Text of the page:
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An Organic Glow

Think there's nothing natural about spray-on tans? Think again.

September 23, 2007|Lucy Boyle | Special to The Times

I'm standing in the airbrushing studio at Chocolate Sun in Santa Monica, braced for the cold chemical blast of a spray-on tan. Usually I'm wearing a paper shower cap, a mouth filter and plastic goggles, feeling like I'm some new breed of half-naked chemical warrior. This time, I'm wearing only the shower cap. And when the blast does hit, what I inhale doesn't smell like it could kill dolphins.

That's because this time, I'm at one of the few organic spray-tan salons, places that contend they're safer than traditional salons. That may or may not be true, but it's undebatable that at least they smell a whole lot better.

Of course, any spray-tan is infinitely safer than exposing your skin to UV rays. "Spray-tans are very safe, and whether it's organic may not make a difference," says Dr. Daniel Behroozan, clinical instructor of dermatology and dermatologic surgery at the UCLA School of Medicine.

Still, some experts contend that organic tanning is the best choice considering possible carcinogenic effects of parabens -- the preservatives found in many tanning solutions. "There is a legitimate concern about these types of chemicals, so choosing organic products as much as possible is the way to go," says Dr. Brian Durie, oncologist and chairman of the International Myeloma Foundation. "There is a plausible risk."

Although New York, Seattle and London are among cities with organic tanning spots, Chocolate Sun is the only L.A.-area tanning studio offering its own organic solution. Owner Susie Hatton worked with a botanical chemist to come up with her company's tanning formula in 2002 and has been offering the airbrushed organic tan since.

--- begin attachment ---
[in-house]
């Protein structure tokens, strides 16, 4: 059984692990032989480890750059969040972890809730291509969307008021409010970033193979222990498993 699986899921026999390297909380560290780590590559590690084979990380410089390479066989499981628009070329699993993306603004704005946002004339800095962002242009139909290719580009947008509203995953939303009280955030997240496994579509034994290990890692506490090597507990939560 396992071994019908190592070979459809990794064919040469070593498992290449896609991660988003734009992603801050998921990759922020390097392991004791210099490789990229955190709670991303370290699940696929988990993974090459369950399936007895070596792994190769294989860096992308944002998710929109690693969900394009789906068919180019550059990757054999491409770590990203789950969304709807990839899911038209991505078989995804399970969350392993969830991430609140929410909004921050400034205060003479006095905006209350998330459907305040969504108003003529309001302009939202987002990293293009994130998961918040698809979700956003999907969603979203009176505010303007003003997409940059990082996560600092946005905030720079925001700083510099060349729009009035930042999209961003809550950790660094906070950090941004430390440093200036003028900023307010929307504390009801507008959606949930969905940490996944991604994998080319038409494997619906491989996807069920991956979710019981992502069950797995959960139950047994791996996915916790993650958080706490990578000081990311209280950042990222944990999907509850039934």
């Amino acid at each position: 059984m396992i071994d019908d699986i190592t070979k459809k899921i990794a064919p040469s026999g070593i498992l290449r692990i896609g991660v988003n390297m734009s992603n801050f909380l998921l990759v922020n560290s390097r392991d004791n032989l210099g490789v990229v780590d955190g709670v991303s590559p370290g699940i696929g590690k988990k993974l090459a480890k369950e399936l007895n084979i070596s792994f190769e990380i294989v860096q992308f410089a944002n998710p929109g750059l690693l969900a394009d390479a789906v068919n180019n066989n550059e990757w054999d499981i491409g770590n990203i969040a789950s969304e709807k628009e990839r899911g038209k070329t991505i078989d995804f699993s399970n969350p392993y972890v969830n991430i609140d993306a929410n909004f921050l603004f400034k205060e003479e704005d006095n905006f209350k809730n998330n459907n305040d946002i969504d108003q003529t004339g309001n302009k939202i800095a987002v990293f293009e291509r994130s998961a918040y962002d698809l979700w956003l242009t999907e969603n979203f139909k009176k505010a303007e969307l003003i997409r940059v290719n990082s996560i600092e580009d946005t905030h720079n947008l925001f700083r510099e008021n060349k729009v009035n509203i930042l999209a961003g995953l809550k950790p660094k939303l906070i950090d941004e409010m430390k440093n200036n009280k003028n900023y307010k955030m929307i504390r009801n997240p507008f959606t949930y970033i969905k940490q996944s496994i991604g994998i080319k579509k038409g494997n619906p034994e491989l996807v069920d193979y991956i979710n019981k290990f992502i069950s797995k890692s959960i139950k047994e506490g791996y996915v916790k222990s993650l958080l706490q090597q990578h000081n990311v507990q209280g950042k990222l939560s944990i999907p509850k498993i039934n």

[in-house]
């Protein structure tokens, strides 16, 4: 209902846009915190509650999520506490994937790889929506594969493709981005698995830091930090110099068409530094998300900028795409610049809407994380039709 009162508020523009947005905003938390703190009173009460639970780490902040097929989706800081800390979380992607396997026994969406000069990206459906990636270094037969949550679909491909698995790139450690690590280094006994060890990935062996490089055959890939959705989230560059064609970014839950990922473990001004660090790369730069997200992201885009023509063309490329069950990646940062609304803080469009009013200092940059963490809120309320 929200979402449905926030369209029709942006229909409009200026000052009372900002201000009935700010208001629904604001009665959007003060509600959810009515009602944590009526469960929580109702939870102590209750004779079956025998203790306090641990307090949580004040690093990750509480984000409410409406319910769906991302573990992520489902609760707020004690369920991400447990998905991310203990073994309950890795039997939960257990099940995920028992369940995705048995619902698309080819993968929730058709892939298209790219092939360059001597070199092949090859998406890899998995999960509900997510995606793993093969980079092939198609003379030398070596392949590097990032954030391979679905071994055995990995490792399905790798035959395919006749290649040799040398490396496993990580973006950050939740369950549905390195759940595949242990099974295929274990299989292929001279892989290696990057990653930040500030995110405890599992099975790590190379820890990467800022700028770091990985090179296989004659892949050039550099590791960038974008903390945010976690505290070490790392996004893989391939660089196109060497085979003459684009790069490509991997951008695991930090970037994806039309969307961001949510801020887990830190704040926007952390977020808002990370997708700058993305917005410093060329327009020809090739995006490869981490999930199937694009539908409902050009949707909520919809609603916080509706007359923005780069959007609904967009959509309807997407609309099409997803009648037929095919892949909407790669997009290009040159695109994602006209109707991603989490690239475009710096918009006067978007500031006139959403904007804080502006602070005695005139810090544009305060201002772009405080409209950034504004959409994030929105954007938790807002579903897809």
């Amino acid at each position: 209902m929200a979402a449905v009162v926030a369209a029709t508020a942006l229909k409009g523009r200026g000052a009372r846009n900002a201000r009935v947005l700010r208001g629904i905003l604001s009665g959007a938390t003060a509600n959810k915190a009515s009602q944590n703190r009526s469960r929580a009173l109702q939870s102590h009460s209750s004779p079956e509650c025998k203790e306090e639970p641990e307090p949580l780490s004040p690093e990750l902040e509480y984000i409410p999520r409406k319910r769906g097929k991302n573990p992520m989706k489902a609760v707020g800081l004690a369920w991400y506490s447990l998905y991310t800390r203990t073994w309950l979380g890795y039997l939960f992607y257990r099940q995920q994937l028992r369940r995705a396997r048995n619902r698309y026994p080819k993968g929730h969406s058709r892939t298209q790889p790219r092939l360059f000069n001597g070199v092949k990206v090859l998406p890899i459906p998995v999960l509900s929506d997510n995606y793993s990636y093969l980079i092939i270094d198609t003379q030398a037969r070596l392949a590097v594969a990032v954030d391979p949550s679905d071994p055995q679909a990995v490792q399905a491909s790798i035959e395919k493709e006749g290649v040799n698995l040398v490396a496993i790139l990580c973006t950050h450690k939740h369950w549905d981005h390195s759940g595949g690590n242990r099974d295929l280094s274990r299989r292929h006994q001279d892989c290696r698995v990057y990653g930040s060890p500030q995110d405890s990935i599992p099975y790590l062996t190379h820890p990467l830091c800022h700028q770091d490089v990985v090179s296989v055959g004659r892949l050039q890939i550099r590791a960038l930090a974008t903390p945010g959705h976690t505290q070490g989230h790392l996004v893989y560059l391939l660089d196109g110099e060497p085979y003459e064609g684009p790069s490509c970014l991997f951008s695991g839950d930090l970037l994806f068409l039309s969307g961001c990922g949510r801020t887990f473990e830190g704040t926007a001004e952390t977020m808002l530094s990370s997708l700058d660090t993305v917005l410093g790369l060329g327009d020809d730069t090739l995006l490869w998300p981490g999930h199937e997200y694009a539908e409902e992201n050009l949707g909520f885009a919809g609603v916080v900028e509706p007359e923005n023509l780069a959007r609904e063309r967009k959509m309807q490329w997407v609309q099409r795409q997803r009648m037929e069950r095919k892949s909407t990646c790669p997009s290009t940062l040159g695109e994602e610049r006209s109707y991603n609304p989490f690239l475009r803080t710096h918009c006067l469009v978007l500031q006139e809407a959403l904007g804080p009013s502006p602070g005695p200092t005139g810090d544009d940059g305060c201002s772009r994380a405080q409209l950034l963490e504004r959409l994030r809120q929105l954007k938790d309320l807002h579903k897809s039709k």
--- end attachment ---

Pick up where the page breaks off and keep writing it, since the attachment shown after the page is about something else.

Though the active ingredient, DHA (dihydroxyacetone), is the same as in traditional tanning solutions, Chocolate Sun uses organically sourced DHA derived from the sugar of a beet. The other ingredients that help the solution absorb into the skin and stay there are "organic, natural, and wild-crafted botanicals, herbs and anti-oxidants," Hatton says. In other words, they are free of the harsh chemicals and preservatives that can make you wonder about spray-tanning's safety.

Because my skin is whiter than Martha Stewart's after five months in prison, I decided to try the Chocolate Sun tan myself. I'm a veteran of the spray-tanning booth and wanted to see if this newfangled organic tan would feel different.

From the moment I walked into Chocolate Sun's serene space, it was a much more pleasant experience than salons I'd visited before. Kimmie Worley, a part-owner and the technician working that day, offered dark-chocolate almonds and organic lip balm before my $55 tan was applied. She explained the process and asked what level of tan I wanted. I decided on a notch above natural glow, just to be on the safe side.

Inside the utilitarian airbrushing studio, I removed most of my clothes, although you do have the choice of baring it all to avoid tan lines. Worley explained the various positions I would need to hold during the airbrushing to get the spray on evenly. The only pose I found awkward was sticking both thumbs up in front of me, which made me feel like a semi-nude Roger Ebert. Fortunately, I got used to it quickly.

My 15-minute visit was more satisfying than a trip to a regular spray salon. The tan lasted a bit longer -- a good week -- and faded evenly. The color looked natural with no telltale fake-tan orange. Though the jury may be out on the relative safety of organic spray-tanning, there's no question about the results for anyone searching for their outer George Hamilton.

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